It is a beautiful morning here at Kudjip Station. The sun is up but I cannot see it for the blanket of clouds and mist that is heavy in the sky. The birds are singing a happy melody from their perches in nearby trees. My children and husband are sleeping in a little later than usual and I am able to just sit and be. This does not happen often as life here is constant activity of one kind or another.
Our days are filled with Randy and I juggling who has work that needs to be done and who will stay home and take care of the home-front. There are meals to prepare, arguments to referee, dishes to wash, laundry to do, walks around station, dishes to wash, trips to the river, floors to sweep, playtime with friends, dishes to wash, owies to kiss, neighbors to greet, and lots of fun and laughter.
The norm is that there is always something different. This week for example we are going to Barnabas House to have dinner with a visiting Work & Witness team from Missouri on Friday night and we are hosting Jordan and Rachel Thompson for dinner on Saturday as they pack up and prepare to leave PNG for a time. Yesterday Scot Dooley and Randy took our combined 6 kids down to the river for an afternoon of fun in the sun and water.
Our work "normal" has changed here as well. I work at the Melanesia/South Pacific Field Office as the Field Treasurer for these two fields. I had learned in Port Orchard that as the kids got older it was too difficult to try to do my work at home so when it is my turn to work I walk down the road past 3 or 4 houses to get to the office. The accounting system we use is on-line which may not seem unusual to the average American, but it has significant implications here in PNG. Here the power is very unstable and when the national power goes out and the station generator has to kick in, it knocks out the internet everywhere on station except the Field office that has a back-up power supply. Then there is the internet itself which is brought to us via Satellite, but is the equivalent of dial-up service. Again, not so bad until you learn that there are some 30 registered users that must all share this service. You can see how all this complicates trying to do all the accounting on-line!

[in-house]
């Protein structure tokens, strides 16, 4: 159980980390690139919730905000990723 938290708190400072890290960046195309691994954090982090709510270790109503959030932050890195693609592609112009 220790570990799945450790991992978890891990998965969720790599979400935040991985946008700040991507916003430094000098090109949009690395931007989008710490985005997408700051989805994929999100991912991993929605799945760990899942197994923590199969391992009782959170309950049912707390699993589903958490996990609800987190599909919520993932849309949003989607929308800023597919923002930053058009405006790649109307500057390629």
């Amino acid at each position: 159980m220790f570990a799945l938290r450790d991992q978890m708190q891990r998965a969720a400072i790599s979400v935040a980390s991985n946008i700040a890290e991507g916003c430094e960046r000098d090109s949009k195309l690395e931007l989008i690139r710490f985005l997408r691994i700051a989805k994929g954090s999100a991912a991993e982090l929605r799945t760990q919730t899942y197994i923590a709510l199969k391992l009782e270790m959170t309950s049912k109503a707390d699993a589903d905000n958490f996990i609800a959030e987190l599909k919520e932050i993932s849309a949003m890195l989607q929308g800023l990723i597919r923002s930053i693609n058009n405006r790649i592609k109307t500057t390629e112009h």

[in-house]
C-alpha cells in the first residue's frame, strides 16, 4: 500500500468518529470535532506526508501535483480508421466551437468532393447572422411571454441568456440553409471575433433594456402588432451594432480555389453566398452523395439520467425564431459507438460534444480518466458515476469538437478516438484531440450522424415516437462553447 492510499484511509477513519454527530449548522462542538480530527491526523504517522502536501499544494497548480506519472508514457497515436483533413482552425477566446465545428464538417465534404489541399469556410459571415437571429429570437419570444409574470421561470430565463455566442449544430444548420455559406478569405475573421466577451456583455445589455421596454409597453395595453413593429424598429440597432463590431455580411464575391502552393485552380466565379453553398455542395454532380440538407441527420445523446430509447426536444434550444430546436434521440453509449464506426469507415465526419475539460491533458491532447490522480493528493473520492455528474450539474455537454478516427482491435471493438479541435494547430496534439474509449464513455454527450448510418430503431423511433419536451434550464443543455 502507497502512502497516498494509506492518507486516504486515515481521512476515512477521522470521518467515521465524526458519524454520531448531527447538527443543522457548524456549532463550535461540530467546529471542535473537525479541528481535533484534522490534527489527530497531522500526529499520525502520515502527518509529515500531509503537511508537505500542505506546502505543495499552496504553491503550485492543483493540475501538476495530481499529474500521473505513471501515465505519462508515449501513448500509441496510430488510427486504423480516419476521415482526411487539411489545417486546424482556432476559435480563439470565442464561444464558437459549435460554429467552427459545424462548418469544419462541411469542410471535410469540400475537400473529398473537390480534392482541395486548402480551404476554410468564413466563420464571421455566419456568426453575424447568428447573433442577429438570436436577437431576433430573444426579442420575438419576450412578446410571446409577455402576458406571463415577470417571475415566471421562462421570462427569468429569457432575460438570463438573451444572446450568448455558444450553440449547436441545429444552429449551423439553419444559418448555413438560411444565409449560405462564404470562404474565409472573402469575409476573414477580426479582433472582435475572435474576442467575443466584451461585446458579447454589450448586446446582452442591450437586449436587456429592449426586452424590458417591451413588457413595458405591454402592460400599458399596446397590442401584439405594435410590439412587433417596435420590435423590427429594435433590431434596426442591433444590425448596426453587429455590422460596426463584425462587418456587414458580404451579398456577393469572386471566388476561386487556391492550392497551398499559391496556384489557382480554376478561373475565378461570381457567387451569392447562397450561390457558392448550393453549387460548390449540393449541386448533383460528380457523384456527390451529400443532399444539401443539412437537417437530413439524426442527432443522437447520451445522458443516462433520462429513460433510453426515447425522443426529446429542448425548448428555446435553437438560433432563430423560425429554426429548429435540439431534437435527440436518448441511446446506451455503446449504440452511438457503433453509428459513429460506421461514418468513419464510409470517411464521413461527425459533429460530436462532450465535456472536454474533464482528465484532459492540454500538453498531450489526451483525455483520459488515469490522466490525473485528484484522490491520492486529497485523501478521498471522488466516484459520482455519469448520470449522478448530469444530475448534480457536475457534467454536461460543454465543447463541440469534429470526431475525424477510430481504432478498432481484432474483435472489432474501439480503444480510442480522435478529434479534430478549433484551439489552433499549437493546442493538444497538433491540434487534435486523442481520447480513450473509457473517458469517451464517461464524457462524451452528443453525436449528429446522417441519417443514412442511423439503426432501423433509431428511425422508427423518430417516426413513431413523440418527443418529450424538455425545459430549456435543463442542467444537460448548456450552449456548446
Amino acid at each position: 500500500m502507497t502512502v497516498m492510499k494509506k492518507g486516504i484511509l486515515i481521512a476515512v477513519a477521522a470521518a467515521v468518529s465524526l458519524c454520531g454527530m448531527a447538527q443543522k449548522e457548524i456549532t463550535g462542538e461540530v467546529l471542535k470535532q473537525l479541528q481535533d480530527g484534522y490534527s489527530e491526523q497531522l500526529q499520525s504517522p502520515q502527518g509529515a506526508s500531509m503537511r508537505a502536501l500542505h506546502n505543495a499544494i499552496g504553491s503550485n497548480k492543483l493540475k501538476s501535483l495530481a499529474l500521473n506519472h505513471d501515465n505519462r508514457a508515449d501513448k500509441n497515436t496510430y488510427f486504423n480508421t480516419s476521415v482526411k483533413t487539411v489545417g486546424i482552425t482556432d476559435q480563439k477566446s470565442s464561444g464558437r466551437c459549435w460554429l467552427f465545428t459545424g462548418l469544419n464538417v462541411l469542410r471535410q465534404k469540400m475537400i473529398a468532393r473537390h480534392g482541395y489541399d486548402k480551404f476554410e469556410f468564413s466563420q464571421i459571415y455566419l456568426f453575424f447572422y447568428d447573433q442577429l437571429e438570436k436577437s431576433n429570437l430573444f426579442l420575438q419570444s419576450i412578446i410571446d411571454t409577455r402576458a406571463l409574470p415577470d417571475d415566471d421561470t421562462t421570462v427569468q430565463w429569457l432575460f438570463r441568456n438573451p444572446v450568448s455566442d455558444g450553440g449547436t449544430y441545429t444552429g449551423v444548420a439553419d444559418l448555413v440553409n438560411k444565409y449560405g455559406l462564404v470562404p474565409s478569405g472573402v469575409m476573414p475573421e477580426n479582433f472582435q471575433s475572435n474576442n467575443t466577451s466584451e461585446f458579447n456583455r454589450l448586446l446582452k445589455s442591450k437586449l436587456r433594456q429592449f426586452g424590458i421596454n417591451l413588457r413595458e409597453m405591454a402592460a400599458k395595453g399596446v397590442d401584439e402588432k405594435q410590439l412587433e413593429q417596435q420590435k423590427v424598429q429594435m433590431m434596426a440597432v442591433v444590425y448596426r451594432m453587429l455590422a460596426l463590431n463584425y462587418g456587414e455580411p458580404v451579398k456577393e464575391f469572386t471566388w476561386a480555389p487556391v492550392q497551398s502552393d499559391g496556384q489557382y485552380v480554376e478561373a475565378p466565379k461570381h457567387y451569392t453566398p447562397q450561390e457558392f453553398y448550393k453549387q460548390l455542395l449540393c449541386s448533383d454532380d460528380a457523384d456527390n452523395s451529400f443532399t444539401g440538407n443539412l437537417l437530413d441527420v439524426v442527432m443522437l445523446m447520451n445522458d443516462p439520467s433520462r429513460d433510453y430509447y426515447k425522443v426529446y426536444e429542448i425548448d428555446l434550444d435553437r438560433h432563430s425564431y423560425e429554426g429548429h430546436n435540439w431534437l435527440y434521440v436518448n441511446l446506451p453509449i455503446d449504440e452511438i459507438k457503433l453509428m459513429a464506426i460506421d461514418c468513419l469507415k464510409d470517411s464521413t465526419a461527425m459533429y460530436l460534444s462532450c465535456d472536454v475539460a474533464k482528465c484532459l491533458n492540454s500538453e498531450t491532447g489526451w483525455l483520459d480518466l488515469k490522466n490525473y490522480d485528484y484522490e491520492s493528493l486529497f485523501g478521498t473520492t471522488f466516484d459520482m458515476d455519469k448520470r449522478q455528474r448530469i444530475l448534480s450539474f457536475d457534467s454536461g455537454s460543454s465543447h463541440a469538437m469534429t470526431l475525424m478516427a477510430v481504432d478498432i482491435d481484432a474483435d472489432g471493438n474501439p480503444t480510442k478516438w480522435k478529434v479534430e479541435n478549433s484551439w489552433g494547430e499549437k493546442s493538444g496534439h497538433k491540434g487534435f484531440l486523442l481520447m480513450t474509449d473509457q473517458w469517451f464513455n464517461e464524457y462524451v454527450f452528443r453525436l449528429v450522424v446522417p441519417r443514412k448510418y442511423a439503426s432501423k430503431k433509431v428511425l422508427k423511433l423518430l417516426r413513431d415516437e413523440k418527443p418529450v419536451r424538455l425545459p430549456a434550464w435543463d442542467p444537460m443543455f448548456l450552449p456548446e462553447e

This is where Randy's job comes in! His main project right now is fixing the existing station networking and internet infrastructure so that the lower end of the station doesn't end up without any internet for months at at time anymore. Then he is working on trying to upgrade the service and manage the use of what we do have so that critical processes like e-mail and the online accounting and Facebook (probably not REALLY critical, but when it allows you to keep in touch with the folks back home it sure does seem that way) can happen at all times and things like YouTube, streaming video and uploading massive amounts of pictures has to wait until there is extra bandwidth available. The most common comment is that the internet is screaming fast at 2 am!
Well, the rest of the family has joined me, and while they are watching Dora instead of enjoying the quiet beauty of the morning, I think I will sign off and spend some time snuggling!